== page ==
Shima isn’t a fluffy, weepy little fruit loop, though. (Well, yes, maybe he is weepy. It plays all right, though – he has his reasons. I don’t have a generalized problem with male characters crying, but there’s a style of yaoi that has the uke carrying on like John Boehner.) Shima’s character is well-imagined; he feels real, and most of what we know about him is told through the drawing. We see him staring stoically at the elevator doors as he first meets Togawa, who is still drunk at 9 a.m and about to vomit. (“He stinks,” Shima thinks to himself as he stares.)
We see him sitting quietly at his desk as he listens intently for information about Togawa, never giving anything away. Shima is quiet and contained. Cautious. When he finally pushes Togawa against a wall and kisses him – this is after they’ve had sex, so it’s an ownership move rather than a “confessing my love” move – it’s believably surprising. And moving. We feel how far Shima has come to allow himself to do this, and how desperate he is.
Shima has the requisite sad backstory, but Togawa’s sad tale of woe is grim in a serious and complete way. And he’s a nice guy, it turns out. Easygoing and considerate. The requisite three-quarters-of-the-way-through-the-book breakup is Shima’s fault, a combination of the usual contrived misunderstanding – probably a seven-ish on the one-to-ten scale of authenticity and plausibility, as these things go – and an odd but perhaps believable reaction to Togawa’s unfortunate background. The contrived misunderstanding is often a problem – it doesn’t have to be utterly believable, since it’s more of a plot device than an integral part of the story, but if it isn’t believable enough, you don’t get the payoff of relief and catharsis or whatever. In this case, the cause of the problem isn’t entirely solid, but what carries it is, as usual, Shima’s small reactions.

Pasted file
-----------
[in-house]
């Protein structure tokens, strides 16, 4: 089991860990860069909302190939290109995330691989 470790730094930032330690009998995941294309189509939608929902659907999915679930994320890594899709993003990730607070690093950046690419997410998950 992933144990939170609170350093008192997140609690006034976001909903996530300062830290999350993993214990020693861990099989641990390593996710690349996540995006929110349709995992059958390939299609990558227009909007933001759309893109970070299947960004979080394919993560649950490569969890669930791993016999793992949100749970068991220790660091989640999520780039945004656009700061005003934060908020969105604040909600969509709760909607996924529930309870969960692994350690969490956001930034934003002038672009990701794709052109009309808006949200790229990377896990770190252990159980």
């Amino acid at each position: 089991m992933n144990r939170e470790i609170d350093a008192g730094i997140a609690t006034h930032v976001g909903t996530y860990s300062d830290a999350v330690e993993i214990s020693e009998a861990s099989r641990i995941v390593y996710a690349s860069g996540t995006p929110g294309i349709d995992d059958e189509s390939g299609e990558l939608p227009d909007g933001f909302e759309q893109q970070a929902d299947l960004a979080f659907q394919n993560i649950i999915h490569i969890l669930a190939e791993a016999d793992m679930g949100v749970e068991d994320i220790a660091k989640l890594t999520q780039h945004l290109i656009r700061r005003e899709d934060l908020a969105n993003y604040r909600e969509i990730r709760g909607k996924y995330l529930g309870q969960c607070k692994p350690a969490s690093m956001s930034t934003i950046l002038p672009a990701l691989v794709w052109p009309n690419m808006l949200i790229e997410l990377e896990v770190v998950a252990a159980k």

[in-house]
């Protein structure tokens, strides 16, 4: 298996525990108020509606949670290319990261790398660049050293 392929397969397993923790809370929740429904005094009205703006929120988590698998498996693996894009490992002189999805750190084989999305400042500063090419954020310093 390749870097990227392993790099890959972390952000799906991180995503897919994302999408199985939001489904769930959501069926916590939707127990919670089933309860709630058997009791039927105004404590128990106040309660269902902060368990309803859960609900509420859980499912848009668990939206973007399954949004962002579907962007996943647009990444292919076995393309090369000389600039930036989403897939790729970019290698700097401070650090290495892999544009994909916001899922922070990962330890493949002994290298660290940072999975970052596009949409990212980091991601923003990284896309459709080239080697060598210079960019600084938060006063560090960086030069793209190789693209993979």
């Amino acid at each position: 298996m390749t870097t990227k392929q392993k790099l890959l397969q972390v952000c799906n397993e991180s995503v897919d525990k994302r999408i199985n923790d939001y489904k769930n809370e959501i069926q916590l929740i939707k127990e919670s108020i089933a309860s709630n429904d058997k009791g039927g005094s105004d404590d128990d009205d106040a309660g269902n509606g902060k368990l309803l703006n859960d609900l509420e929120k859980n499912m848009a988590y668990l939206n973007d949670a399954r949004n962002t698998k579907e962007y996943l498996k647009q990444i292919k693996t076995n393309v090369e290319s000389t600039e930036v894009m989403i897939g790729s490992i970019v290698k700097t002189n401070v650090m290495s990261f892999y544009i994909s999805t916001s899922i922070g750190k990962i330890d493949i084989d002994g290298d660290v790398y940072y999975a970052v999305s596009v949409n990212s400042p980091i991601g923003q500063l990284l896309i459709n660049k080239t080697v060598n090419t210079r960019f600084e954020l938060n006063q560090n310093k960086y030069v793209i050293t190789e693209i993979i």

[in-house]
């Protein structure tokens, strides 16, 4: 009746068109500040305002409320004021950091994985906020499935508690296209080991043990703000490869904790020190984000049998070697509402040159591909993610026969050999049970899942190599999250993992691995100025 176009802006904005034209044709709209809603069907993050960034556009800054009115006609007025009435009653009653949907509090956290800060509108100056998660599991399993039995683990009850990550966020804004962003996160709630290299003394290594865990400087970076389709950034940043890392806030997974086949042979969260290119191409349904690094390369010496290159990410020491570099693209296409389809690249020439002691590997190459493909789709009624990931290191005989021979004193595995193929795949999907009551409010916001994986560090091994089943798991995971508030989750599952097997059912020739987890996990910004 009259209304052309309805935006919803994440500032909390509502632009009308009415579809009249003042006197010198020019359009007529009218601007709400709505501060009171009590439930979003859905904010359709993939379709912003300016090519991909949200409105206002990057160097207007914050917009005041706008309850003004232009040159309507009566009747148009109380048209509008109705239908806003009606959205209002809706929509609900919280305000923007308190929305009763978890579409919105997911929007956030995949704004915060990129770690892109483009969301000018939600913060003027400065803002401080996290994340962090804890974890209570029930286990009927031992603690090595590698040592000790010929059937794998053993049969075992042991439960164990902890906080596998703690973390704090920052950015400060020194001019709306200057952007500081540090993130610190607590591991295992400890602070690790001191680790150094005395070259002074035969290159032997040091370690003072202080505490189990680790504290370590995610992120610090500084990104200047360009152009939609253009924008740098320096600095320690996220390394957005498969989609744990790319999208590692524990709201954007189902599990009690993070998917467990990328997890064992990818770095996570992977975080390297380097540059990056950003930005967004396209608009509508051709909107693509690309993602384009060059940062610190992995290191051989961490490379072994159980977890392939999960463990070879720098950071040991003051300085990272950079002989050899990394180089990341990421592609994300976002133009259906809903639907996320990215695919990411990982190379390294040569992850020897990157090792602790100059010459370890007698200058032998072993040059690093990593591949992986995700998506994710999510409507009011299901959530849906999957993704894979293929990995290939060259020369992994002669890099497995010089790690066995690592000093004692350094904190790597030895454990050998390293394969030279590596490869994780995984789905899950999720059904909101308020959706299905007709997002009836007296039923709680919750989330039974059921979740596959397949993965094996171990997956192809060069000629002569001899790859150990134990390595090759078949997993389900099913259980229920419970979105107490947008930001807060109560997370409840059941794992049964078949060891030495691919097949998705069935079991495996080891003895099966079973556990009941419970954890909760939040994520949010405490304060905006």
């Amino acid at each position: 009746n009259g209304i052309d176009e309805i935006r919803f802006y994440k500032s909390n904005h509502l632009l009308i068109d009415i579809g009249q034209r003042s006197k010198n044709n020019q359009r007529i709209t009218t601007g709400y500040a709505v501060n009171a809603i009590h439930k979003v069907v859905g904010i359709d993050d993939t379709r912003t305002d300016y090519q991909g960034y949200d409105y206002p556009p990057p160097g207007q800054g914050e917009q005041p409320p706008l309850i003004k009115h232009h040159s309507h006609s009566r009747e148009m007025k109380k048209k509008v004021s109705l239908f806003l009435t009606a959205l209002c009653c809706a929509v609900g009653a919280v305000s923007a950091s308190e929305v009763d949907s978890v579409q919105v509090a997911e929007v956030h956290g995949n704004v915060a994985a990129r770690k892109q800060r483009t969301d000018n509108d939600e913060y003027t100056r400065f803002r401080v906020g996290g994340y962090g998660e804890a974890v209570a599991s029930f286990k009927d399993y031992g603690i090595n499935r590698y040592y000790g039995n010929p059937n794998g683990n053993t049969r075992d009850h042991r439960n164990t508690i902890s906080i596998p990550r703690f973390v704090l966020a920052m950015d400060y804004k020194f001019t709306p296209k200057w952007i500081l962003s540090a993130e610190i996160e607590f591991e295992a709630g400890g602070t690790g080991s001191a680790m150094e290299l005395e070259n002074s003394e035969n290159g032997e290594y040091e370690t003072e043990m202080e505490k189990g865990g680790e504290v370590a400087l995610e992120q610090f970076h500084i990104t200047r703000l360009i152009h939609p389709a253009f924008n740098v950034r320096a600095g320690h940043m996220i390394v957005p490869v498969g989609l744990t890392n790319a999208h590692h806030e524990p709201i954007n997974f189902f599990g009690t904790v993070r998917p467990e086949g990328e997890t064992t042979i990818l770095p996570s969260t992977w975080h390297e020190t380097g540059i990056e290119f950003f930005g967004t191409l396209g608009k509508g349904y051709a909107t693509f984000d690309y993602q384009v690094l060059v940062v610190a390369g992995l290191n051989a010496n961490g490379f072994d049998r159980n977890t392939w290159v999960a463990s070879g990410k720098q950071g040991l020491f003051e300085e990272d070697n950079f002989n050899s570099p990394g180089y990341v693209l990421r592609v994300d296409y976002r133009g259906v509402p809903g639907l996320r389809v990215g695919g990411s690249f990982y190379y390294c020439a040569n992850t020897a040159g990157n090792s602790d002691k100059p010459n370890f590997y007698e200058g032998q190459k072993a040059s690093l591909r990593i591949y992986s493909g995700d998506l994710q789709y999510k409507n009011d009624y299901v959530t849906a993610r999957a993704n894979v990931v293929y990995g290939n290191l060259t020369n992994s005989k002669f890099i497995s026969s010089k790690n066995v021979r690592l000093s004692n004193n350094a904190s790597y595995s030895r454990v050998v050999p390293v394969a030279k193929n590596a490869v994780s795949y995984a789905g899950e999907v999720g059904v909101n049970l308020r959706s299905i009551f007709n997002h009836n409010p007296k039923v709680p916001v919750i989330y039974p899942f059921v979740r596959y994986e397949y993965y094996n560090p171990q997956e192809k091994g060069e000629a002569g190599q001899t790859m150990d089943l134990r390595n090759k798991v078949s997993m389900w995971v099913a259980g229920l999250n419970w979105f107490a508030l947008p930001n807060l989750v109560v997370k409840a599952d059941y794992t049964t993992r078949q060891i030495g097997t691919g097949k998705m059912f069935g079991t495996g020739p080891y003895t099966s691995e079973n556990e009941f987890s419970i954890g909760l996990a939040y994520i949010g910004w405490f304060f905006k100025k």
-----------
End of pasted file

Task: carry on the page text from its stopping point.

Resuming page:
The pacing often feels off at this point in the story. After the long, detail-filled lead-in, lovingly chronicling the falling for each other phase, the near-breakup and getting back together part tends to get short shrift, as if we’re three quarters of the way through the run and we have to wrap this up. I often start losing track of plot points right about here, and that happened with this book, too. But in this case, it isn’t that I’m annoyed about suddenly not being sure what the story is about any more; it’s that I feel like I’ve missed out on some good stuff.
Rushed though the resolution may be, it is romantic. The characters’ movements and reactions to the plot contrivances ring true. Full pay-off for my inner sap (you don’t have to scratch too hard to find it).